Turkey has changed its law to offer citizenship to foreigners who buy property worth at least $1m in the country.
The decree on the changes published in Turkey’s Official Gazette on Thursday also grants citizenship to foreigners who make a fixed capital investment of at least $2m, keep at least $3m in a bank account for at least three years or create at least 100 jobs in the country.
Ugur Civelek, a Turkish economist and columnist, said the changes mainly sought to increase property sales, a crucial part of the Turkish economy and a financial sector suffering from excess supply.
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“The excess supply in the real-estate market creates vulnerabilities in the country’s financial sector. The real estate’s share in total bank loans is very large and keeps on increasing. A sharp fall in the real-estate business might push Turkish economy into debris,” Civelek told Al Jazeera.
The Banks Association of Turkey says the share of real-estate loans used through financial institutions was 37.7 percent and the highest in the total personal loans used in October 2016.
Turkey’s real-estate sales increased 4.5 percent to 1.2 million properties in the first 11 months of 2016 over the same the same period of 2015, according to Turkey’s official statistics agency, TUIK.
However, the sales of properties to foreigners saw a 19 percent decrease in the first 11 months of the year, dropping from 20,607 to 16,727.
In both years, Iraqis, Saudis, Kuwaitis and Russians bought the highest number of properties.
Analysts say the drop in sales to foreigners is a direct result of the security concerns in the country.
Turkey, a tourism hotspot that historically attracted foreigners, has experienced a bloody year of attacks that have left hundreds dead and put the country on high alert.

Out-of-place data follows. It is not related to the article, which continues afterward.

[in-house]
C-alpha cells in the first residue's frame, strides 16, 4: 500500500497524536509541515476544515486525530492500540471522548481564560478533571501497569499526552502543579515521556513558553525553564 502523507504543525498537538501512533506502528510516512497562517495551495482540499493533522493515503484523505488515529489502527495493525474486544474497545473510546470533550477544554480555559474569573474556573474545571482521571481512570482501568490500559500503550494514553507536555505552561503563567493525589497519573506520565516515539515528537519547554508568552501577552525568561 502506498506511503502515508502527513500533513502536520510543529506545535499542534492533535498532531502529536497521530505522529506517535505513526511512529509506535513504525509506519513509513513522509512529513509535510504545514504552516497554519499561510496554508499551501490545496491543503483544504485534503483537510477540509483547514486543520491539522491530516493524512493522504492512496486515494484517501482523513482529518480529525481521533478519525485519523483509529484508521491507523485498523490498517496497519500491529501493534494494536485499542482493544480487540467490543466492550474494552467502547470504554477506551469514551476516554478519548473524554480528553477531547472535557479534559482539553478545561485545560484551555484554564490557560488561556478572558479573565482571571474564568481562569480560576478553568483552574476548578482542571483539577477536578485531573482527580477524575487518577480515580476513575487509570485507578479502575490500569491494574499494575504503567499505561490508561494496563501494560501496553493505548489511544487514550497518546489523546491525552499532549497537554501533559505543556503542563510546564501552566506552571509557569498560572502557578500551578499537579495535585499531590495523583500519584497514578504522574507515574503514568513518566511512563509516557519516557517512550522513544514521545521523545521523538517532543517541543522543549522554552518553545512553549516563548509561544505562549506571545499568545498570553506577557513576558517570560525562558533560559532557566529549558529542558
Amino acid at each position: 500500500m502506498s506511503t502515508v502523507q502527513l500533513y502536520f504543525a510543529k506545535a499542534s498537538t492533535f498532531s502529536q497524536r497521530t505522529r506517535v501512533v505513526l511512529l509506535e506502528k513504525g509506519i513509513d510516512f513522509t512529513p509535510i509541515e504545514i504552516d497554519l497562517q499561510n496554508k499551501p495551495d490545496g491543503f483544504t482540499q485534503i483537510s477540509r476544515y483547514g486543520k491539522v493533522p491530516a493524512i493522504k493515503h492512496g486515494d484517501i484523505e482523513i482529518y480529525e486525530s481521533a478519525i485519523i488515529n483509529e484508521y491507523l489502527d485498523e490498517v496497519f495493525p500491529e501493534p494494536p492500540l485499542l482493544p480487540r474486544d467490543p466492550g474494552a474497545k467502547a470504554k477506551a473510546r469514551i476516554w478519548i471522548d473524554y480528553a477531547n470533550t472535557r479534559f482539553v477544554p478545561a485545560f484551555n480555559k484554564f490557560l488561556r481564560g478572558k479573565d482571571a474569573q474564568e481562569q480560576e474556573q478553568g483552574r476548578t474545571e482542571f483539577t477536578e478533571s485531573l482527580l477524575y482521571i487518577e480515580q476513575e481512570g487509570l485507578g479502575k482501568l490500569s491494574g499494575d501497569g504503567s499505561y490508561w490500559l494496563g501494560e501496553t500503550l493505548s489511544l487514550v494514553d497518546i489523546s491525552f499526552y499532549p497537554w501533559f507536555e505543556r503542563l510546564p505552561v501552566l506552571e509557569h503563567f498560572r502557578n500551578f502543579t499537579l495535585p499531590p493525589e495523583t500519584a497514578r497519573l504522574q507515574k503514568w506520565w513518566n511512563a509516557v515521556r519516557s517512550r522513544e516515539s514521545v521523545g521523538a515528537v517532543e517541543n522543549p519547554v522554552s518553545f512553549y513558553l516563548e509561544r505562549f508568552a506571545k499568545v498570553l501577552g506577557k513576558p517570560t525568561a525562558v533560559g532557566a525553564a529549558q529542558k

Kurdish armed groups and suspected Islamic State of Iraq and the Levant (ISIL, also known as ISIS) fighters have been blamed for the bombings and gun attacks.
The country also saw a failed coup attempt in July that killed 240 people.
Turkish lira loses value
The timing of the decree corresponds with a period when the Turkish lira depreciated significantly against the US dollar in a short period of time.
The lira dropped more than 10 percent against the dollar in the first 12 days of the year on top of the 17-percent slump recorded in 2016.
Civelek said the government sought to use the citizenship offer, at a time when the lira is losing value, to increase sales to foreigners.
“With this move, Turkey aims to attract more foreign financial resources, which it is lacking, into the country and ease the excess supply of real estate.
“In terms of foreign currency, the real-estate prices have decreased significantly in Turkey [because of the fall of lira]. The expectation is to attract demand in such an environment,” he said.